Programmatically adding/removing/querying VC++ Build Customizations

Visual Studio Blog

Build Customizations (Custom Build Rules in earlier editions) are commonly used for invoking external tools that translate files from one format to the other, often resulting in C++ sources that can be compiled at the C++ compilation step. In this post, I will explain how to programmatically add, remove,  and query for Build Customizations in a VC++ project. I will use the API exposed by the Microsoft.VisualStudio.VCProjectEngine namespace to achieve this goal. If you are creating wizards or project templates that introduce new file types which require custom processing during build, then you will find the contents of this post useful.

In VS2010, Build Customizations (BCs) are represented by 3 files – (1) an .xml file representing the schema information of the Rule and its properties, (2) a .props file contains default values of some/all of these properties and (3) a .targets file that contains build logic and in addition, includes the .xml file. The .targets file is mandatory while the other two files are optional. VS2010 requires that all these three files have the same name and be present in the same location. See Li’s blog post for more details on BCs and their file format in VS2010.

For the purpose of this post, I will assume that you have a BC called MyBC which is represented by the three files MyBC.xml, MyBC.props and MyBC.targets in the “C: BuildCustomizations” directory as shown in the snapshot below.

Adding a BC to a VCProject is a two-step process:

1.       First you need to get a VCToolFile object for the BC by requesting the VCProjectEngine (you can use the GetBuildCustomizationRepresentation() method listed below for this purpose). A VCToolFile object simply stores the BC name and location internally.

2.       Add a BC represented by a VCToolFile object to the VCProject (you can use the AddBuildCustomization() method listed below for this purpose).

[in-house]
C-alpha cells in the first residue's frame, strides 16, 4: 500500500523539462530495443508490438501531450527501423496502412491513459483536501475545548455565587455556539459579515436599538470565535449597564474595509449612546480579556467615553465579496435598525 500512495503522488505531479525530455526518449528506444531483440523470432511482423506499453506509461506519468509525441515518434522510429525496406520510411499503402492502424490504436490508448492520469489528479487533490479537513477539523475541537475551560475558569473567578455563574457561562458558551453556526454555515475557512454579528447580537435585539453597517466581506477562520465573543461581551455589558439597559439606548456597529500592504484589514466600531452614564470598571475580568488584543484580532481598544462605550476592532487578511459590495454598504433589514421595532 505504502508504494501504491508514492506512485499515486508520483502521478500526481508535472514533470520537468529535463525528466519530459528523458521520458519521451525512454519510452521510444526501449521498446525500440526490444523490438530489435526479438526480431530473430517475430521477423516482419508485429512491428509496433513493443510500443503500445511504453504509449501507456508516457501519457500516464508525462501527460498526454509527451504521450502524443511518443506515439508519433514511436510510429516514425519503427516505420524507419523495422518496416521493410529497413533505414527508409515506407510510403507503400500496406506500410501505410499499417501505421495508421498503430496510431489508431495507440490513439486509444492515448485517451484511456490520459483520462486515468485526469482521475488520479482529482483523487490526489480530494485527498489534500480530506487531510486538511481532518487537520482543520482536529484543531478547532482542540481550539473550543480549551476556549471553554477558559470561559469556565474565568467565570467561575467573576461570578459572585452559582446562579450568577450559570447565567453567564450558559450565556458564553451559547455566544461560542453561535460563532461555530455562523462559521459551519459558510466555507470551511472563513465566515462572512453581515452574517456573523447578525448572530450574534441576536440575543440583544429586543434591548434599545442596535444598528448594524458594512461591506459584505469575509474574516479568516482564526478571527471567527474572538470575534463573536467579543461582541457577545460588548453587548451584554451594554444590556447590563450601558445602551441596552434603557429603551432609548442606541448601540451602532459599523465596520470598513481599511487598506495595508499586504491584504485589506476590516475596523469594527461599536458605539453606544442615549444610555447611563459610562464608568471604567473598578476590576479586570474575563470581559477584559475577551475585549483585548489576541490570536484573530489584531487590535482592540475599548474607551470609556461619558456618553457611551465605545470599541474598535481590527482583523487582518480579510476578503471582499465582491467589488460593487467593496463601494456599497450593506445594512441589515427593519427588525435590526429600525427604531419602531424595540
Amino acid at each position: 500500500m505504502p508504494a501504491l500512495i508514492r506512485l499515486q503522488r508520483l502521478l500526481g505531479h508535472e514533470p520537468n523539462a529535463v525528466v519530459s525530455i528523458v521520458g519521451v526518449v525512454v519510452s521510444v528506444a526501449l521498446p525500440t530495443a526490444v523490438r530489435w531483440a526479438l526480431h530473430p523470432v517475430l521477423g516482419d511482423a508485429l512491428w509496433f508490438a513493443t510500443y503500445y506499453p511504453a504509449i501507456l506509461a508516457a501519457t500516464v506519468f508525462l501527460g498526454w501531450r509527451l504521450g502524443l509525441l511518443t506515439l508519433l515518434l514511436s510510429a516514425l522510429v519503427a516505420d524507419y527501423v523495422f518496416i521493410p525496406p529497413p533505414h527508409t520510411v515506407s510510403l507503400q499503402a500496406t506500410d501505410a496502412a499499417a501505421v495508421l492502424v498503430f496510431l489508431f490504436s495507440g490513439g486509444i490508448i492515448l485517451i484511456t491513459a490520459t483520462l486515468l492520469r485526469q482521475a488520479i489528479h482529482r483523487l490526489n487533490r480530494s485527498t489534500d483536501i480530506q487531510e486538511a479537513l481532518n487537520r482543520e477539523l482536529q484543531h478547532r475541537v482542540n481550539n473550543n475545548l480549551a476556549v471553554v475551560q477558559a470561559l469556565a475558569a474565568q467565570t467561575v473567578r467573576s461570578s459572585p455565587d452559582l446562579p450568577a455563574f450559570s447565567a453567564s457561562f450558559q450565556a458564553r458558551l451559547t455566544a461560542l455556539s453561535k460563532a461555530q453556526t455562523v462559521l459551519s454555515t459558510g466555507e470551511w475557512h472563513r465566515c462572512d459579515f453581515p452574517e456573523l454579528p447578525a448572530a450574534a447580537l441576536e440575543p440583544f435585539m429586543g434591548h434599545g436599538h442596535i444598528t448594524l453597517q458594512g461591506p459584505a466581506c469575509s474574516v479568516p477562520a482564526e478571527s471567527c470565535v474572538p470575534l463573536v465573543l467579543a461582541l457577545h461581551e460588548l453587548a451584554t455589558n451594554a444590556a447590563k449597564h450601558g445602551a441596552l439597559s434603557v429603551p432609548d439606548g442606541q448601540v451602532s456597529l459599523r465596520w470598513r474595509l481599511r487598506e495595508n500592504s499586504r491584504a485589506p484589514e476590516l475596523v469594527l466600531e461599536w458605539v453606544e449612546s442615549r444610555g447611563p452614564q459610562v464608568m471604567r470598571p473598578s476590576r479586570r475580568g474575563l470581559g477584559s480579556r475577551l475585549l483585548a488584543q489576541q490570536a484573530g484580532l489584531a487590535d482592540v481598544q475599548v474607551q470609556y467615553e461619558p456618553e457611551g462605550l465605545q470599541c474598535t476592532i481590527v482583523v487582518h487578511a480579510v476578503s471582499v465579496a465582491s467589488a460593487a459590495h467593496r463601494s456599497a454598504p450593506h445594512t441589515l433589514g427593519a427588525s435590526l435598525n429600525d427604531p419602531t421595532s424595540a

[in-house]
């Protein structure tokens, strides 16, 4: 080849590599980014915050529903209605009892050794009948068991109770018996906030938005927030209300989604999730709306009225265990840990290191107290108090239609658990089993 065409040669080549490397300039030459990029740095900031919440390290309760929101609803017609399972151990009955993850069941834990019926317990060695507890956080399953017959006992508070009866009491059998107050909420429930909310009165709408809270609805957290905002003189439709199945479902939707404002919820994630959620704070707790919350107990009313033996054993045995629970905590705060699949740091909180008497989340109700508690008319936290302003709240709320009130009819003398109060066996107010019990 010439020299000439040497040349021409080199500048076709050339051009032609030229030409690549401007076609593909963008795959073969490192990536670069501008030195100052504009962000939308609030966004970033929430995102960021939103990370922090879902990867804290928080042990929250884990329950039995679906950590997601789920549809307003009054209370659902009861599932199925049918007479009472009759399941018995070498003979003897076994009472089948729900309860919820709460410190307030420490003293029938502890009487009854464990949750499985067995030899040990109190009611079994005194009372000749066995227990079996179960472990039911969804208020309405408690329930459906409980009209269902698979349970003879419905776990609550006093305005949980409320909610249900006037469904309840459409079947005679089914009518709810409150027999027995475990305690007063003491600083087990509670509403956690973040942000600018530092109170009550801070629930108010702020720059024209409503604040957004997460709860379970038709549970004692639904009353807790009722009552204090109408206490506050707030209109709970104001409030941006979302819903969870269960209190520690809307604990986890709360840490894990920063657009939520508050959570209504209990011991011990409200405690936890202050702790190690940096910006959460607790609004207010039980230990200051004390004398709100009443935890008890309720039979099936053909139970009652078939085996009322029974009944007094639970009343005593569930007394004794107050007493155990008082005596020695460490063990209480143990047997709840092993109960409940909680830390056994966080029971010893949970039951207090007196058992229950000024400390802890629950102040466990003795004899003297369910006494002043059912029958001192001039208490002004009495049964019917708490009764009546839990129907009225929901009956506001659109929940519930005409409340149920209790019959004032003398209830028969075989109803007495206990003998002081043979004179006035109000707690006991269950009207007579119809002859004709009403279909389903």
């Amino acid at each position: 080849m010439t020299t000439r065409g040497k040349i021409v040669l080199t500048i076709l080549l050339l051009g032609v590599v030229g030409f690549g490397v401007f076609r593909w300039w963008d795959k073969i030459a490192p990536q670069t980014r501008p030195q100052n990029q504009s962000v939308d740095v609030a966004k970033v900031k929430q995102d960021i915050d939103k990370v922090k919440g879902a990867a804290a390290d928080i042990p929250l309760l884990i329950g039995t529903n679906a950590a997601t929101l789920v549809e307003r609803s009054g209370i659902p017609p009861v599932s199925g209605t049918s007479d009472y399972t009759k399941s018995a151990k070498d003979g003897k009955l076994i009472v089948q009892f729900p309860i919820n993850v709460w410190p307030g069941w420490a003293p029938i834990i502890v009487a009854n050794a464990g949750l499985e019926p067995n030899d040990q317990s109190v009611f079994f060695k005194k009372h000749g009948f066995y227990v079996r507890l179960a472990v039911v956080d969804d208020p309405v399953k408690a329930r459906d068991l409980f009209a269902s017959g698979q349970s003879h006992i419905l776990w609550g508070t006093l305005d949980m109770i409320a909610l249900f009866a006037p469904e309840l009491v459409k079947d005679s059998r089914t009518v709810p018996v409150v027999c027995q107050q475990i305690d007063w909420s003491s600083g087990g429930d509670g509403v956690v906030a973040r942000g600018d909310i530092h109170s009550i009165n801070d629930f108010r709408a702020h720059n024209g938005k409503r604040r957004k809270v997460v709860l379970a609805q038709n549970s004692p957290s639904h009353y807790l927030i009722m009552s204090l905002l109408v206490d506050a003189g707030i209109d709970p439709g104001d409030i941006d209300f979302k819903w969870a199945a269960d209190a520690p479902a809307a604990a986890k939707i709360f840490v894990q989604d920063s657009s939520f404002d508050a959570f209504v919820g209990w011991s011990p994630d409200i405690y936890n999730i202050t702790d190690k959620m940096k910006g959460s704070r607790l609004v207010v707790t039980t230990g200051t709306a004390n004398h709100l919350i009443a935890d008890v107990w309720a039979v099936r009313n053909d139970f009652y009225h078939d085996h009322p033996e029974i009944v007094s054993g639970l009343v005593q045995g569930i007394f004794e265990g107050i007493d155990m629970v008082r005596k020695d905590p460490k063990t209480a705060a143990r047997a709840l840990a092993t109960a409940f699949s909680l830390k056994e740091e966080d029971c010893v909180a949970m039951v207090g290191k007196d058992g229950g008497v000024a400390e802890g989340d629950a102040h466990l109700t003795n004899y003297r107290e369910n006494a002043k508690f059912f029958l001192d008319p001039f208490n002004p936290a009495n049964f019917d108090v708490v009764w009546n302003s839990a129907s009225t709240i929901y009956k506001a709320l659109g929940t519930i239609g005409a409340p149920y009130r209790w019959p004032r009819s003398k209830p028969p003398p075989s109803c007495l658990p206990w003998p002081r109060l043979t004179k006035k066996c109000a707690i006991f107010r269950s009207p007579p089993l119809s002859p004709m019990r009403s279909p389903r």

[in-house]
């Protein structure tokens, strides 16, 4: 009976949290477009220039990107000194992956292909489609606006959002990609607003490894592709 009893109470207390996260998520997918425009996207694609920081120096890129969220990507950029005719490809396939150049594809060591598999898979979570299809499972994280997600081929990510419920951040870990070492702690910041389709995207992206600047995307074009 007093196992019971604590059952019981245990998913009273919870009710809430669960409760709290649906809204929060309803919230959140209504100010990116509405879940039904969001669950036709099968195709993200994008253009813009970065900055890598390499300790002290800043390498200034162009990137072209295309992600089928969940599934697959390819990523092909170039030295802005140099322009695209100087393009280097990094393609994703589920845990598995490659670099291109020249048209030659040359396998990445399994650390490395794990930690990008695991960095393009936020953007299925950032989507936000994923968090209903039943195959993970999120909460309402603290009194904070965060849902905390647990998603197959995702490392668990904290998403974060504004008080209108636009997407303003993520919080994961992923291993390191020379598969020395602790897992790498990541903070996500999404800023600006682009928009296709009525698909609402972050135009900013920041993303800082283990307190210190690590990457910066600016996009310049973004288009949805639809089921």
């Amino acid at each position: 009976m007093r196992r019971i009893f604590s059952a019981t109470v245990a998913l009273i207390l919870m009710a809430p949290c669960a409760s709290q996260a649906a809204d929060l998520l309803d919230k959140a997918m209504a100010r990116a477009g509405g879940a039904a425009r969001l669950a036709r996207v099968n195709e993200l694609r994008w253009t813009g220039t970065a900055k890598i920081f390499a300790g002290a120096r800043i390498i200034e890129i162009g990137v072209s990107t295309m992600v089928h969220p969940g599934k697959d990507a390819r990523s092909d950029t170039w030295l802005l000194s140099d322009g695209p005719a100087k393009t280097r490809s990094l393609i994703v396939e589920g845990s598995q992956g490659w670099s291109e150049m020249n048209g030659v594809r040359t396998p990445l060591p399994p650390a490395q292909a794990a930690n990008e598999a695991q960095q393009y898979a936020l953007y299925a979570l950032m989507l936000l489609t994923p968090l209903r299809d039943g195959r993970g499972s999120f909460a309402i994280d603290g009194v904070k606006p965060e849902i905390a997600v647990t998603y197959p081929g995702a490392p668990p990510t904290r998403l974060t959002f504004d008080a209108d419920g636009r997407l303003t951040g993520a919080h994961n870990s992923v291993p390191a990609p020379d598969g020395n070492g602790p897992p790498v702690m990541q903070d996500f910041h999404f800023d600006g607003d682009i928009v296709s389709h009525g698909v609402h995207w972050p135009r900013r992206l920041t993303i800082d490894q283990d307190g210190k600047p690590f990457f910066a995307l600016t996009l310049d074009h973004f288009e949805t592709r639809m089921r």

Below, I list the C# code for performing 4 operations – get representation for a BC from the VCProjectEngine and add/remove/query(two varieties) a BC from a VC++ project. Personally, I prefer testing code involving VC++ API by first creating a dummy Visual Studio Package (you need to install the VS2010 SDK to get the project template for this project type) and calling my test methods in the Initialize() method. That is what I do, you should use whatever method you are most comfortable with.

To use the code below, you need to add reference to Microsoft.VisualStudio.VCProjectEngine.dll (Version 10) and  add a using Microsoft.VisualStudio.VCProjectEngine; statement in your code file. In the code, input parameter checking is not shown for brevity.

Getting a representation object (VCToolFile) for BC

You do this by calling VCProjectEngine.LoadToolFile(). This operation does not change state of the project system. You can call this operation any number of times, even with the same argument. In earlier editions of VS (2008 and prior), a BC was represented by a single .rules file and this method would actually parse that file. Hence the term “load”. However, in VS 2010, a BC is represented by up to three files and the actual parsing is done when you actually add the BC to a VCProject, not when you call the LoadToolFile method.

/// <summary>
/// Gets a <see cref="VCToolFile"/> object that stores the location information of